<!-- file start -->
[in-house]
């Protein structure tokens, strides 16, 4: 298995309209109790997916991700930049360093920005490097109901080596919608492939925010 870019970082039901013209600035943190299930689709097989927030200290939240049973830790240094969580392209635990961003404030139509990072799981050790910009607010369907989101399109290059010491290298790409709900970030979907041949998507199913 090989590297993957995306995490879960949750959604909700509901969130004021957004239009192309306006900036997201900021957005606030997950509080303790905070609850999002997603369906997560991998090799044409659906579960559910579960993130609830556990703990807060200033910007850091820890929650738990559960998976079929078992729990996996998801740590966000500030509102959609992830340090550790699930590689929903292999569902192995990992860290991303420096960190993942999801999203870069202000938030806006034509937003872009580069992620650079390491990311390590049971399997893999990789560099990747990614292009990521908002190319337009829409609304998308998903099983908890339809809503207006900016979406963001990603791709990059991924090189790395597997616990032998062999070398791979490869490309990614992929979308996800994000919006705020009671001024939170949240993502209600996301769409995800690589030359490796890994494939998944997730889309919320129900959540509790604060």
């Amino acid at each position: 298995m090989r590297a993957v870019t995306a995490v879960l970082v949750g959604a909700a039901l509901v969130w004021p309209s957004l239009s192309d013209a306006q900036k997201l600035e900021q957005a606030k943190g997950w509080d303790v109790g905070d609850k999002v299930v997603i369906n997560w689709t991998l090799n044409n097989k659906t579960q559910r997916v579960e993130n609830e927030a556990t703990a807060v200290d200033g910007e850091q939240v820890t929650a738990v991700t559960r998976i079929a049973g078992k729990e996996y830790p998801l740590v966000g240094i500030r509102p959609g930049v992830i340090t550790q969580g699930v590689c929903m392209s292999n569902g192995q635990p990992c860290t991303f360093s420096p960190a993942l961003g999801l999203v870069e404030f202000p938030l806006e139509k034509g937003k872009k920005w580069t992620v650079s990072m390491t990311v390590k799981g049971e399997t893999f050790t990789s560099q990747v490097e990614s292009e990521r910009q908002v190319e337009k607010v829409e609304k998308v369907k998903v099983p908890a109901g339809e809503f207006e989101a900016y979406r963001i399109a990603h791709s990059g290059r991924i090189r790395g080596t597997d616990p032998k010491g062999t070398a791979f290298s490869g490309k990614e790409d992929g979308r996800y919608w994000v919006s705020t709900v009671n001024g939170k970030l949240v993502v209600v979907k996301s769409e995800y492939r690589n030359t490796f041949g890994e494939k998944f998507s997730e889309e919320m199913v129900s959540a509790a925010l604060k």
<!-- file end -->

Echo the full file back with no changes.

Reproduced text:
[in-house]
């Protein structure tokens, strides 16, 4: 298995309209109790997916991700930049360093920005490097109901080596919608492939925010 870019970082039901013209600035943190299930689709097989927030200290939240049973830790240094969580392209635990961003404030139509990072799981050790910009607010369907989101399109290059010491290298790409709900970030979907041949998507199913 090989590297993957995306995490879960949750959604909700509901969130004021957004239009192309306006900036997201900021957005606030997950509080303790905070609850999002997603369906997560991998090799044409659906579960559910579960993130609830556990703990807060200033910007850091820890929650738990559960998976079929078992729990996996998801740590966000500030509102959609992830340090550790699930590689929903292999569902192995990992860290991303420096960190993942999801999203870069202000938030806006034509937003872009580069992620650079390491990311390590049971399997893999990789560099990747990614292009990521908002190319337009829409609304998308998903099983908890339809809503207006900016979406963001990603791709990059991924090189790395597997616990032998062999070398791979490869490309990614992929979308996800994000919006705020009671001024939170949240993502209600996301769409995800690589030359490796890994494939998944997730889309919320129900959540509790604060």
């Amino acid at each position: 298995m090989r590297a993957v870019t995306a995490v879960l970082v949750g959604a909700a039901l509901v969130w004021p309209s957004l239009s192309d013209a306006q900036k997201l600035e900021q957005a606030k943190g997950w509080d303790v109790g905070d609850k999002v299930v997603i369906n997560w689709t991998l090799n044409n097989k659906t579960q559910r997916v579960e993130n609830e927030a556990t703990a807060v200290d200033g910007e850091q939240v820890t929650a738990v991700t559960r998976i079929a049973g078992k729990e996996y830790p998801l740590v966000g240094i500030r509102p959609g930049v992830i340090t550790q969580g699930v590689c929903m392209s292999n569902g192995q635990p990992c860290t991303f360093s420096p960190a993942l961003g999801l999203v870069e404030f202000p938030l806006e139509k034509g937003k872009k920005w580069t992620v650079s990072m390491t990311v390590k799981g049971e399997t893999f050790t990789s560099q990747v490097e990614s292009e990521r910009q908002v190319e337009k607010v829409e609304k998308v369907k998903v099983p908890a109901g339809e809503f207006e989101a900016y979406r963001i399109a990603h791709s990059g290059r991924i090189r790395g080596t597997d616990p032998k010491g062999t070398a791979f290298s490869g490309k990614e790409d992929g979308r996800y919608w994000v919006s705020t709900v009671n001024g939170k970030l949240v993502v209600v979907k996301s769409e995800y492939r690589n030359t490796f041949g890994e494939k998944f998507s997730e889309e919320m199913v129900s959540a509790a925010l604060k």